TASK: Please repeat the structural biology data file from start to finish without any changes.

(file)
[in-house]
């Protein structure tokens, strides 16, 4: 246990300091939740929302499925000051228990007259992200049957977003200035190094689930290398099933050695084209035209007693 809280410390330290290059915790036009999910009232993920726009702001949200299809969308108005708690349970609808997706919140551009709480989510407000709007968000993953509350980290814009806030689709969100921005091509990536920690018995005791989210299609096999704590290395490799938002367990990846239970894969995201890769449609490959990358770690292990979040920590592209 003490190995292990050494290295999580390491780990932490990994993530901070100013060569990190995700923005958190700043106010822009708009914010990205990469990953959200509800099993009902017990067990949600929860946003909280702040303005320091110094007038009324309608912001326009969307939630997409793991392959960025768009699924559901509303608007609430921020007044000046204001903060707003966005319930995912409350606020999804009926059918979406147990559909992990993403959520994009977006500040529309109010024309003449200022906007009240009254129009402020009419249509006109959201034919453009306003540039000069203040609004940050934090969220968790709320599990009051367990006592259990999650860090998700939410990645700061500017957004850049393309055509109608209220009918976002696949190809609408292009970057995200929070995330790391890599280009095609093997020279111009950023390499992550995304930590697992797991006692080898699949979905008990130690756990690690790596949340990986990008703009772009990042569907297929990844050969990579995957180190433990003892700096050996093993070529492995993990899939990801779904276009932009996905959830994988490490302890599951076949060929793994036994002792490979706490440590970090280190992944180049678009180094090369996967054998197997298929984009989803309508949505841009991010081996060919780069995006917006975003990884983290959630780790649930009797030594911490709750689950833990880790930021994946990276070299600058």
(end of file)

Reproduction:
[in-house]
């Protein structure tokens, strides 16, 4: 246990300091939740929302499925000051228990007259992200049957977003200035190094689930290398099933050695084209035209007693 809280410390330290290059915790036009999910009232993920726009702001949200299809969308108005708690349970609808997706919140551009709480989510407000709007968000993953509350980290814009806030689709969100921005091509990536920690018995005791989210299609096999704590290395490799938002367990990846239970894969995201890769449609490959990358770690292990979040920590592209 003490190995292990050494290295999580390491780990932490990994993530901070100013060569990190995700923005958190700043106010822009708009914010990205990469990953959200509800099993009902017990067990949600929860946003909280702040303005320091110094007038009324309608912001326009969307939630997409793991392959960025768009699924559901509303608007609430921020007044000046204001903060707003966005319930995912409350606020999804009926059918979406147990559909992990993403959520994009977006500040529309109010024309003449200022906007009240009254129009402020009419249509006109959201034919453009306003540039000069203040609004940050934090969220968790709320599990009051367990006592259990999650860090998700939410990645700061500017957004850049393309055509109608209220009918976002696949190809609408292009970057995200929070995330790391890599280009095609093997020279111009950023390499992550995304930590697992797991006692080898699949979905008990130690756990690690790596949340990986990008703009772009990042569907297929990844050969990579995957180190433990003892700096050996093993070529492995993990899939990801779904276009932009996905959830994988490490302890599951076949060929793994036994002792490979706490440590970090280190992944180049678009180094090369996967054998197997298929984009989803309508949505841009991010081996060919780069995006917006975003990884983290959630780790649930009797030594911490709750689950833990880790930021994946990276070299600058």